The prevalence of intimate partner violence in the family: a systematic review of the implications for adolescents in Africa
Roman, Nicolette V.
Frantz, Jose M.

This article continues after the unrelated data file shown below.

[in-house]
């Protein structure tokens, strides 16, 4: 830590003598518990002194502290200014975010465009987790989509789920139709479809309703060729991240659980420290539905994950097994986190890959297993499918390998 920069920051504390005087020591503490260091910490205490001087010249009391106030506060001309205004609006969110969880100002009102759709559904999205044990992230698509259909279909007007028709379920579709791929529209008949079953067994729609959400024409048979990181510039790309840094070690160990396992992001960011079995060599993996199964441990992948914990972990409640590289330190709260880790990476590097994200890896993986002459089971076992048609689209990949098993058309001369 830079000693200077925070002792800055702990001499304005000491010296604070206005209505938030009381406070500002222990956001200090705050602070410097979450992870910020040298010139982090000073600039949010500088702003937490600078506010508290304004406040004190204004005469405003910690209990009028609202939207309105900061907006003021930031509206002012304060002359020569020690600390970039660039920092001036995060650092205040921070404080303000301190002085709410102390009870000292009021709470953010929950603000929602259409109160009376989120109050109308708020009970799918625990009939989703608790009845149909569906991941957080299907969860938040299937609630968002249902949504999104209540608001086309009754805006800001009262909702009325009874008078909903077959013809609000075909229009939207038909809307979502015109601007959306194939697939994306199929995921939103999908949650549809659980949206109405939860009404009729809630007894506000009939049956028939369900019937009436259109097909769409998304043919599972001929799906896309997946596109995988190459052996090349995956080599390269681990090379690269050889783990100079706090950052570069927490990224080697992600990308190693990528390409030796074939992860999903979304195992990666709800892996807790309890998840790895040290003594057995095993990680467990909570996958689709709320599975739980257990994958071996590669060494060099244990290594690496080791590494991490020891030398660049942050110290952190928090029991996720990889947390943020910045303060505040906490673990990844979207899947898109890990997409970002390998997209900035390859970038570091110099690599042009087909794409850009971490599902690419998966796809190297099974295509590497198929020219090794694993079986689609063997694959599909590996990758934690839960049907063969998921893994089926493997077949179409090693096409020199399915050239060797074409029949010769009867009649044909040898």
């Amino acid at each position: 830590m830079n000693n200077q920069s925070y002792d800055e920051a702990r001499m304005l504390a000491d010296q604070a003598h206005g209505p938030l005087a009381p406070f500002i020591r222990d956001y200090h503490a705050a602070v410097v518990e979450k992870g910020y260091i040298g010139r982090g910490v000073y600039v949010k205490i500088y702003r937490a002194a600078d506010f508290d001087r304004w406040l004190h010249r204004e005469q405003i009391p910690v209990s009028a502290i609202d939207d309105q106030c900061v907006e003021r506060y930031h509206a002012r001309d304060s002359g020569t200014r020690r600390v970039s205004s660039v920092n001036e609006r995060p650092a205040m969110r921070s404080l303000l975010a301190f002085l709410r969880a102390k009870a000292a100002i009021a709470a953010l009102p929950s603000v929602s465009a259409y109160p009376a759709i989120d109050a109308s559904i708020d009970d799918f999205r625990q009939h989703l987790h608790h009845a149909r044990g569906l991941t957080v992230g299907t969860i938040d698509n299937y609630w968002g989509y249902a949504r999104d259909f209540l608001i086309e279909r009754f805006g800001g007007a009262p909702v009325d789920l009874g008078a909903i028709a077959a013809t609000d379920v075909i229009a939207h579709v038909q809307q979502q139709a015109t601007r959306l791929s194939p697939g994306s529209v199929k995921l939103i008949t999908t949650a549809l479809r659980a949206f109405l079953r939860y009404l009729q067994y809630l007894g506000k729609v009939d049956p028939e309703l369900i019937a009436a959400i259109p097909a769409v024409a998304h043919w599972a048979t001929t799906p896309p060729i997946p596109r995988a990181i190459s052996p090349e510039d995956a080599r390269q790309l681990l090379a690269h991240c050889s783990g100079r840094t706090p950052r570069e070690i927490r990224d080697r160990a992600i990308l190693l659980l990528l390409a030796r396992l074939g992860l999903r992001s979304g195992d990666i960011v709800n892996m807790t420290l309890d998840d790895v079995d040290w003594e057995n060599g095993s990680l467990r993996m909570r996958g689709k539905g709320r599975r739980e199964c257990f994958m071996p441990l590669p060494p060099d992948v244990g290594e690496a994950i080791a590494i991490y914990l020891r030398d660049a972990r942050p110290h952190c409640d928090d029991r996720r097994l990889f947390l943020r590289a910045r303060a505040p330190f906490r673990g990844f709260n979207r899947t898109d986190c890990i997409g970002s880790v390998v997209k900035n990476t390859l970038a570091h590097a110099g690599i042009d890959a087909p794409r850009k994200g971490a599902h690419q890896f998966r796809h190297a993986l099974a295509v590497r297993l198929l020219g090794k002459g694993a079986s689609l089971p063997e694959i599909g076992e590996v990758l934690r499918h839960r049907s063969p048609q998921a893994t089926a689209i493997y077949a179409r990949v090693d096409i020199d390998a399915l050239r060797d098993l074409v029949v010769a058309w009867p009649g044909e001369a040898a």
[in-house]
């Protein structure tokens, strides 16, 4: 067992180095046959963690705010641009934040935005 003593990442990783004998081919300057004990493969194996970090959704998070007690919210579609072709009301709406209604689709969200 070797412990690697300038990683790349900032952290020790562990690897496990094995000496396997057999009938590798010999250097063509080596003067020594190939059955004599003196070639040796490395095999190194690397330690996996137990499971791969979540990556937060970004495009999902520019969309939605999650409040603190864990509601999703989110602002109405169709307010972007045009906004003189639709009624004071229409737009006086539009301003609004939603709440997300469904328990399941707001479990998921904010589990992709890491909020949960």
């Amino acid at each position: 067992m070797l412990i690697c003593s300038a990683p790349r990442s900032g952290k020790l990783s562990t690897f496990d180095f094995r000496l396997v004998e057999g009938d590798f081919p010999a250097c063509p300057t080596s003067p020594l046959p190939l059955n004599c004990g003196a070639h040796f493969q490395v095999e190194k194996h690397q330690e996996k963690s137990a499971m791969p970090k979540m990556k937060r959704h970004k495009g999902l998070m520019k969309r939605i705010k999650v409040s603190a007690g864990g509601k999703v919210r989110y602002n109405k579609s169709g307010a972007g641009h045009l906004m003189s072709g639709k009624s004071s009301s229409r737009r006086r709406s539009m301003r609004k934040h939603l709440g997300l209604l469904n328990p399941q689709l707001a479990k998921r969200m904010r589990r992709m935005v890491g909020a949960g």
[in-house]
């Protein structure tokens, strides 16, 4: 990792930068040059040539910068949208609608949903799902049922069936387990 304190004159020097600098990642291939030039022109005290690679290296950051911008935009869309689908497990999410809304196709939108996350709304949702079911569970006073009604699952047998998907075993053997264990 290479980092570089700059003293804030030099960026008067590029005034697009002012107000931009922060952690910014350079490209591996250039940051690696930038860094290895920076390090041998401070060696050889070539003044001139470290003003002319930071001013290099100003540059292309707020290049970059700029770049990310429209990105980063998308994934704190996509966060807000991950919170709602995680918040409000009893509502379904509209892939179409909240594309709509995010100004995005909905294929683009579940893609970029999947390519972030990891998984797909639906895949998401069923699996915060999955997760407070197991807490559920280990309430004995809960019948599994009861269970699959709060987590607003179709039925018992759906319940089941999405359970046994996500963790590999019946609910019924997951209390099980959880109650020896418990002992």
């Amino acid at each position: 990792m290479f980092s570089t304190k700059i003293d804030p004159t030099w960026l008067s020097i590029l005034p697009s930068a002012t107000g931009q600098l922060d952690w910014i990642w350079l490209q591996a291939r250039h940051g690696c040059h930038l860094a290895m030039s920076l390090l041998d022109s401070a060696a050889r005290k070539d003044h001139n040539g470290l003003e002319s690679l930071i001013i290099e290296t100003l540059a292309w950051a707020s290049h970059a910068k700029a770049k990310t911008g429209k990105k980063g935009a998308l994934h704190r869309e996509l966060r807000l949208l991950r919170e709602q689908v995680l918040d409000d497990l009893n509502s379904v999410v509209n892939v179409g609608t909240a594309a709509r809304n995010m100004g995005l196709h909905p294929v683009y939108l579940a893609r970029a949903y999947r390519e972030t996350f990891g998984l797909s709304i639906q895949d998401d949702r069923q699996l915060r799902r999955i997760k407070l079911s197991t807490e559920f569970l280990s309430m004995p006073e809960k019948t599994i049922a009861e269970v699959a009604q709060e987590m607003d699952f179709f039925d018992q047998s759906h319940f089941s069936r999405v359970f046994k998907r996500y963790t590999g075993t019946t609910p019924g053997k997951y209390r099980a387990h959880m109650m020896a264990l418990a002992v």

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Background. Intimate partner violence (IPV) and its multiple effects are well documented in Western research, but these are not adequately described in Africa. The effects of IPV on adolescent health and well-being are not conclusive. Objective. The aim of this review was to systematically appraise prevalence studies conducted on the African continent to establish the prevalence of IPV and the implications of exposure on adolescents in Africa. Methods. A comprehensive search was conducted in May 2012 for the previous 10 years, using databases such as Ebscohost (Medline, CINAHL, PsyArticles), Directory of Open Access Journals (DOAJ), Project Muse and BioMed Central and also specific journals Lancet, and JSTOR. Two reviewers independently evaluated the methodological quality of the studies reviewed. Results. Seven eligible epidemiological studies were included in this review. Five of the studies were conducted in South Africa, one in Liberia, and another was a multi-country study that included Egypt, Kenya, Malawi, Rwanda and Zambia. The prevalence of IPV in African countries ranged from approximately 26.5% to 48%. All studies reported exposure to family violence during childhood. Conclusion. The findings support the global burden of IPV. There is also a need for standardized tools to determine IPV in Africa and a clear definition that can be used in research to allow comparison with future IPV studies. In addition, the studies point to a need for interventions focusing on adolescents exposed to family violence.